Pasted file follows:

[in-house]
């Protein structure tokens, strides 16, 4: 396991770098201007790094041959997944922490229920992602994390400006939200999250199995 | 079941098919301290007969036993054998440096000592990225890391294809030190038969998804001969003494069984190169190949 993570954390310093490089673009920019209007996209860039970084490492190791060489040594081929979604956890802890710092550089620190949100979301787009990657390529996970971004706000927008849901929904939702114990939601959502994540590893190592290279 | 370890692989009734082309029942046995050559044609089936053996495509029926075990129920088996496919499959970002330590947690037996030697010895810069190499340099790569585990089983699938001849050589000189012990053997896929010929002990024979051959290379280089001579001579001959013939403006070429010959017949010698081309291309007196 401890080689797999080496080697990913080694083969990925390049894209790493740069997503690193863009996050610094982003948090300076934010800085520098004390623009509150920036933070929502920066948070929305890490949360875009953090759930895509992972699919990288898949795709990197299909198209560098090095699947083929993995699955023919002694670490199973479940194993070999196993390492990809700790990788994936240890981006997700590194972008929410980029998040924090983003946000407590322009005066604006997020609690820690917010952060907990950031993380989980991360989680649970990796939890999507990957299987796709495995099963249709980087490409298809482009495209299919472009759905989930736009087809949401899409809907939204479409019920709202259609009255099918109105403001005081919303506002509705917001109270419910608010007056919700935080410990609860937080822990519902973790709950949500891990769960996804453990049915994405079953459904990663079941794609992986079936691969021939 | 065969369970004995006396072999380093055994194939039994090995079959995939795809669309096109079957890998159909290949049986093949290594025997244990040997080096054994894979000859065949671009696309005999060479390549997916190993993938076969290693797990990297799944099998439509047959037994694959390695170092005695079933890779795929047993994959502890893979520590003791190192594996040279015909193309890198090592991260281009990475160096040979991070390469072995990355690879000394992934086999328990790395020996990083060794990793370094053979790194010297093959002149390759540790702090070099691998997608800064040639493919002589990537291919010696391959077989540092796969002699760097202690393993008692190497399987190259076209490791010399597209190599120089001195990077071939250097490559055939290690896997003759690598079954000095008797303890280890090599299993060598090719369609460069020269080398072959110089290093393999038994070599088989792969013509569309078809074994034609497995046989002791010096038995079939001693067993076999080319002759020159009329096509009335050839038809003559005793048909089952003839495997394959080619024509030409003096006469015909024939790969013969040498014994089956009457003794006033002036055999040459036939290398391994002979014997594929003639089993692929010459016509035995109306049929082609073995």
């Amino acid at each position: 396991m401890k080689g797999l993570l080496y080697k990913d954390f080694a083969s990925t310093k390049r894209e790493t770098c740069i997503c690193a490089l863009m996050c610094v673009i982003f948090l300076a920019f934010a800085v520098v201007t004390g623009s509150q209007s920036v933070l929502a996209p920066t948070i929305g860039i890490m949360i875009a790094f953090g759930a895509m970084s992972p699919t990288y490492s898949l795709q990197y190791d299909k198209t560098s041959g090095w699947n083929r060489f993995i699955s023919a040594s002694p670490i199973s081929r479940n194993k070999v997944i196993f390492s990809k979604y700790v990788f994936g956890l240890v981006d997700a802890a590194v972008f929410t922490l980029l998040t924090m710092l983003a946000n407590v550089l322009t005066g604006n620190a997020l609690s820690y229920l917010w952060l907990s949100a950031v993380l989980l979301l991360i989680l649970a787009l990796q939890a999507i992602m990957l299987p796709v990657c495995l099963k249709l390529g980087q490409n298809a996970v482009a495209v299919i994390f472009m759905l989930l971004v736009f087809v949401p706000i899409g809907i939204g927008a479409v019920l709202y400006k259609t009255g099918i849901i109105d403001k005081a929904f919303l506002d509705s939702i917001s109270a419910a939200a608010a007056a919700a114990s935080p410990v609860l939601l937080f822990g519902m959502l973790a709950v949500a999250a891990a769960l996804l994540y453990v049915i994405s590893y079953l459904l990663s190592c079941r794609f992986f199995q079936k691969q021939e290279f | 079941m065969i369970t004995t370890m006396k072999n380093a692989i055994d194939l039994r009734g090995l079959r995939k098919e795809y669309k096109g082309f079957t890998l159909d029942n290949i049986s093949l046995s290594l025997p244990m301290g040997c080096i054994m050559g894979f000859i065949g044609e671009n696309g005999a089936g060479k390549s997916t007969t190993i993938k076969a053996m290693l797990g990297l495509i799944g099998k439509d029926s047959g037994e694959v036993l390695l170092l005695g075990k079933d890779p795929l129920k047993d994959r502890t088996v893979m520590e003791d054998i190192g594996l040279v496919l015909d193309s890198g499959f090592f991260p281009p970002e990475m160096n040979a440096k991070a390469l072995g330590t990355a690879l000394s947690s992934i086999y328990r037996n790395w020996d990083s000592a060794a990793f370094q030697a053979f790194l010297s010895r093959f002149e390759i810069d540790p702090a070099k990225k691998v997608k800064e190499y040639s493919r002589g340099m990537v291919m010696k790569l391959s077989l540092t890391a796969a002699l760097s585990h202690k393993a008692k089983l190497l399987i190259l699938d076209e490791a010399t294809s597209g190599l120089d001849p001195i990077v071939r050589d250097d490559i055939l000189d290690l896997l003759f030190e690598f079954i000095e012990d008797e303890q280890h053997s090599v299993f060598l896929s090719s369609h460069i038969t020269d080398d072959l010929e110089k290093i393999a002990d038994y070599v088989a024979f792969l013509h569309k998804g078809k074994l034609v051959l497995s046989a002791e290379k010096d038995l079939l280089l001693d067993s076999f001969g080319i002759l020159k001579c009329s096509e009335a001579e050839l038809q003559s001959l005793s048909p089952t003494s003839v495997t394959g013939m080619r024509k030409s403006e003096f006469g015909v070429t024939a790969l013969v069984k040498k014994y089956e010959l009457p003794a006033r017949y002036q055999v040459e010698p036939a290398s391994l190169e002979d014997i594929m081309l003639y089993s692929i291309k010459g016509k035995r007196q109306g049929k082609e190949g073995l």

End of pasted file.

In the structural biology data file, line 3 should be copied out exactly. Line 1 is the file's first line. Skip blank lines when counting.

């Amino acid at each position: 396991m401890k080689g797999l993570l080496y080697k990913d954390f080694a083969s990925t310093k390049r894209e790493t770098c740069i997503c690193a490089l863009m996050c610094v673009i982003f948090l300076a920019f934010a800085v520098v201007t004390g623009s509150q209007s920036v933070l929502a996209p920066t948070i929305g860039i890490m949360i875009a790094f953090g759930a895509m970084s992972p699919t990288y490492s898949l795709q990197y190791d299909k198209t560098s041959g090095w699947n083929r060489f993995i699955s023919a040594s002694p670490i199973s081929r479940n194993k070999v997944i196993f390492s990809k979604y700790v990788f994936g956890l240890v981006d997700a802890a590194v972008f929410t922490l980029l998040t924090m710092l983003a946000n407590v550089l322009t005066g604006n620190a997020l609690s820690y229920l917010w952060l907990s949100a950031v993380l989980l979301l991360i989680l649970a787009l990796q939890a999507i992602m990957l299987p796709v990657c495995l099963k249709l390529g980087q490409n298809a996970v482009a495209v299919i994390f472009m759905l989930l971004v736009f087809v949401p706000i899409g809907i939204g927008a479409v019920l709202y400006k259609t009255g099918i849901i109105d403001k005081a929904f919303l506002d509705s939702i917001s109270a419910a939200a608010a007056a919700a114990s935080p410990v609860l939601l937080f822990g519902m959502l973790a709950v949500a999250a891990a769960l996804l994540y453990v049915i994405s590893y079953l459904l990663s190592c079941r794609f992986f199995q079936k691969q021939e290279f | 079941m065969i369970t004995t370890m006396k072999n380093a692989i055994d194939l039994r009734g090995l079959r995939k098919e795809y669309k096109g082309f079957t890998l159909d029942n290949i049986s093949l046995s290594l025997p244990m301290g040997c080096i054994m050559g894979f000859i065949g044609e671009n696309g005999a089936g060479k390549s997916t007969t190993i993938k076969a053996m290693l797990g990297l495509i799944g099998k439509d029926s047959g037994e694959v036993l390695l170092l005695g075990k079933d890779p795929l129920k047993d994959r502890t088996v893979m520590e003791d054998i190192g594996l040279v496919l015909d193309s890198g499959f090592f991260p281009p970002e990475m160096n040979a440096k991070a390469l072995g330590t990355a690879l000394s947690s992934i086999y328990r037996n790395w020996d990083s000592a060794a990793f370094q030697a053979f790194l010297s010895r093959f002149e390759i810069d540790p702090a070099k990225k691998v997608k800064e190499y040639s493919r002589g340099m990537v291919m010696k790569l391959s077989l540092t890391a796969a002699l760097s585990h202690k393993a008692k089983l190497l399987i190259l699938d076209e490791a010399t294809s597209g190599l120089d001849p001195i990077v071939r050589d250097d490559i055939l000189d290690l896997l003759f030190e690598f079954i000095e012990d008797e303890q280890h053997s090599v299993f060598l896929s090719s369609h460069i038969t020269d080398d072959l010929e110089k290093i393999a002990d038994y070599v088989a024979f792969l013509h569309k998804g078809k074994l034609v051959l497995s046989a002791e290379k010096d038995l079939l280089l001693d067993s076999f001969g080319i002759l020159k001579c009329s096509e009335a001579e050839l038809q003559s001959l005793s048909p089952t003494s003839v495997t394959g013939m080619r024509k030409s403006e003096f006469g015909v070429t024939a790969l013969v069984k040498k014994y089956e010959l009457p003794a006033r017949y002036q055999v040459e010698p036939a290398s391994l190169e002979d014997i594929m081309l003639y089993s692929i291309k010459g016509k035995r007196q109306g049929k082609e190949g073995l």